Caleb’s Crossing by Geraldine Brooks

Caleb & Joel, Harvard College woodblock print by Annie Bissett

Geraldine Brooks delves into a period of history around 1665 combining fictional characters with the intriguing and real-life characters of two Wôpanâak tribe members, Caleb Cheeshahteaumauk and Joel Iacoombs, inhabitants of the 200sqkm island of Noepe, (Martha’s Vineyard) located south of Cape Cod in Massachusetts and the first Native Americans to attend Harvard College.

Thank you to Annie Bisset for allowing me to use her wonderful woodblock print of Caleb and Joel, click to learn more about these real life characters and to see Annie’s excellent artwork.

Bethia is the daughter of a Minister who has ambitions to convert the Wôpanâak people to Christianity. Though they live on the same island, it is not deemed proper that they mingle and Bethia believes she has sinned gravely when she develops a friendship with Cheeshahteaumauk, nicknamed Chuppi ‘the one who stands separate’ the young son of a Chieftain whom she names Caleb. He calls her ‘Storm Eyes’.

“to the extent that my spirit was roiled, so his seemed calm.”

Bethia and Caleb are like yin and yang, they contrast and yet complement each other, light within dark, dark within light, they attract and recoil from each other, moving through life with their separate belief systems, alien and yet understanding, their spirits connected in ways the intellect struggles to comprehend. But while he is able to suspend his beliefs to better understand the ways of the settler’s, something deemed necessary for their survival, she cannot do the same, she observes and feels something, but her fear of it convinces her it must be devil’s work. Caleb is elusive, we perceive him rather than know him, which makes him mysterious, left to the imagination to fill in the gaps. He appears not to have been corrupted and is “all seeing”, at least I imagine him as such.

The book is split into three periods in Bethia’s life, moments when she picked up the pen and looking back recorded certain events in her life, the first period when she was an adolescent on the island records her transformation from carefree girl within a stable family environment to young adult when a change in family fortune requires her to be indentured as a housemaid in a Cambridge school so her brother can continue his education.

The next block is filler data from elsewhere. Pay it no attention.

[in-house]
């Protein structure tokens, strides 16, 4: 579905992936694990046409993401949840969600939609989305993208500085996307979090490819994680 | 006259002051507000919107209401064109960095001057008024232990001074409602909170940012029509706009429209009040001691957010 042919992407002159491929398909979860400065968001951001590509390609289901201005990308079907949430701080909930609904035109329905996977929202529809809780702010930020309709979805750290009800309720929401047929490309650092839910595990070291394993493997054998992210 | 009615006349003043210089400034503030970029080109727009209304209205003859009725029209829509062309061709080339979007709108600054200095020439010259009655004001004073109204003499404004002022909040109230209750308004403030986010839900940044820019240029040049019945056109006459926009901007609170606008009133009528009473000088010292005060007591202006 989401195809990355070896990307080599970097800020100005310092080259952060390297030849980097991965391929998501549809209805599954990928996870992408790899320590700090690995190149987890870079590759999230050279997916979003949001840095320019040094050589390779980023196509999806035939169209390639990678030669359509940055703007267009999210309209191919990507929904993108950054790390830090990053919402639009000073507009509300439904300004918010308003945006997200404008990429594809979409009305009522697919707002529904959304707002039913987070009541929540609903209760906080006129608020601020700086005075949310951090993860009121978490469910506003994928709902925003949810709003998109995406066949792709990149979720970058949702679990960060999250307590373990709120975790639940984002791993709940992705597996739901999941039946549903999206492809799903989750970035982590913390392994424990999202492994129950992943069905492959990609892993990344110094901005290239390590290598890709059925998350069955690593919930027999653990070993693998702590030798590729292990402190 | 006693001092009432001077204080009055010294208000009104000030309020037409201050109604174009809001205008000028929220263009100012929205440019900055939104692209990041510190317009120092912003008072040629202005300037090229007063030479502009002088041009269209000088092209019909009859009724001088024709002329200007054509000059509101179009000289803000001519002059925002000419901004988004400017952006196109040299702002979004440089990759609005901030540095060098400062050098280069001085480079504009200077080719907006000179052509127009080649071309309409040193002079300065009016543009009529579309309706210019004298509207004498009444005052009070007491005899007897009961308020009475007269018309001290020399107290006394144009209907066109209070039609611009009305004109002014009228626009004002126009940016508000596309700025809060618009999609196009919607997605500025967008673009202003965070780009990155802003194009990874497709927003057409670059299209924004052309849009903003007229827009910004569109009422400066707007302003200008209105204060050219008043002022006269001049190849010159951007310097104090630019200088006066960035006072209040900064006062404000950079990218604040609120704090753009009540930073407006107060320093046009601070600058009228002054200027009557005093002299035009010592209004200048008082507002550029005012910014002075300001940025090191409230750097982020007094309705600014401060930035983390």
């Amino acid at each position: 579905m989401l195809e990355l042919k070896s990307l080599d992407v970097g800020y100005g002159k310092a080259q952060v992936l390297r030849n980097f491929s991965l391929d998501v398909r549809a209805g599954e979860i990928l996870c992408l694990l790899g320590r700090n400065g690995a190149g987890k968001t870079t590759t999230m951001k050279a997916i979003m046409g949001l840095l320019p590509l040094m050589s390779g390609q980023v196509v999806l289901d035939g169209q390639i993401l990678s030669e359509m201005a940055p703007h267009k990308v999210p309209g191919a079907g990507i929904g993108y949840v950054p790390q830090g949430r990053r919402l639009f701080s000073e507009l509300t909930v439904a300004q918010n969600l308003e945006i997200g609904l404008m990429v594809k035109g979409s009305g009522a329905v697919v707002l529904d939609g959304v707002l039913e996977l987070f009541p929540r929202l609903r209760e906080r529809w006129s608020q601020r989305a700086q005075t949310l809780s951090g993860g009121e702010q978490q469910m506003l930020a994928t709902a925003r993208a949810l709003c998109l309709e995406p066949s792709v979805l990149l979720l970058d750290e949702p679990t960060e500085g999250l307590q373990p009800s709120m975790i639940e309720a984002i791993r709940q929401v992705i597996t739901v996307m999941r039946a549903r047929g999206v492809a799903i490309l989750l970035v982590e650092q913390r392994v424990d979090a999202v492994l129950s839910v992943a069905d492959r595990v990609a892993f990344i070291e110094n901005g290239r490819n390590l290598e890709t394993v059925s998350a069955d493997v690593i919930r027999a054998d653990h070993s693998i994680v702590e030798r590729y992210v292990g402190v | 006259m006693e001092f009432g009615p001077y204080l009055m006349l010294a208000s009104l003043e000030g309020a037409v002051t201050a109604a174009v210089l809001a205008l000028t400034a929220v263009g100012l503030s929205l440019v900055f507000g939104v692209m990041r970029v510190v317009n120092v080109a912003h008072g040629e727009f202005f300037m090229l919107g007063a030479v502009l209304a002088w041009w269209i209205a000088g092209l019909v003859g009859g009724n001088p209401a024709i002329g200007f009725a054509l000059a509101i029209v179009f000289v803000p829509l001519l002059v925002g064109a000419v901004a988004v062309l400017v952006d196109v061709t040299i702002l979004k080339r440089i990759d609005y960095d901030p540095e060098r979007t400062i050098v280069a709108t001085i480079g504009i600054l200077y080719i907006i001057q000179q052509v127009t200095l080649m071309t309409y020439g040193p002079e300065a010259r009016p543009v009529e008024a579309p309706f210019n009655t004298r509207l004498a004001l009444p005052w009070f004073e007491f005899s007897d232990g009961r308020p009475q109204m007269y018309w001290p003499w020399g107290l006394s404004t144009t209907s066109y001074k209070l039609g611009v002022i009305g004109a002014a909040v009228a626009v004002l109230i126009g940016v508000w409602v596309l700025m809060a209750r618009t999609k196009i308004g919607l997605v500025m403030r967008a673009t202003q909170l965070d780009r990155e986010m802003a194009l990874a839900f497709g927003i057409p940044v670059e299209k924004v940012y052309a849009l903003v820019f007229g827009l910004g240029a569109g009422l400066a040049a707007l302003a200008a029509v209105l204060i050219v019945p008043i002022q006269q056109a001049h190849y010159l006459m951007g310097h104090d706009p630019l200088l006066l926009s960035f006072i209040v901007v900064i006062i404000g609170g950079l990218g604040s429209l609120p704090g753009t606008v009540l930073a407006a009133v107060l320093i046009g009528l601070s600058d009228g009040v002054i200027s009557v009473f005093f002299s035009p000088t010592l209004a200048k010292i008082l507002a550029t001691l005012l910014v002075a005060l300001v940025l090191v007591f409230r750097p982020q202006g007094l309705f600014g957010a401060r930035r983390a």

I enjoyed this part the most, it touched both her joy and terror of discovering the new, her close relationship with nature, Caleb and the island and her desire to know more while fighting her puritan instinct to punish herself for those thoughts and stifle their continual unwelcome presence. It is the beginning of her repressed crush on the young Chieftan’s son, who appears comfortable in himself with his knowledge and harbours none of her fears of taking that knowledge to the next level.

Thus we find ourselves in the second part, in Cambridge where Bethia’s brother Makepeace and the two boys Caleb and Joel spend a preparatory year before sitting the exam that will allow them entry into Harvard. It was something of a shock in reading to suddenly be thrown into Cambridge, just as it must have been for the protagonist herself, I wasn’t ready to leave the island and wanted to dwell more on the years that were not recounted in the text, but alas, it was not I steering this ship and so reluctantly I let go of that disappointment to await Bethia’s fate. Bethia desires intellectual knowledge or at least to be in the proximity of it, so despite her lot, she is content to be within an educational institution and this attraction forms the basis of future decisions she will make.

An enjoyable read, although the cut off between the three sections always left me wondering and craving a little more for what happened next, never quite reaching fulfillment. The introduction of the characters of Caleb and Joel left this reader wanting more and I was disappointed that we don’t learn more of their experience, which I understand would have required great steps in the imagination, as little details of their time at Harvard are actually known or recorded. But ever thankful to have been enlightened on the achievements of these two young men and their place in the story of America and another great read from Geraldine Brooks.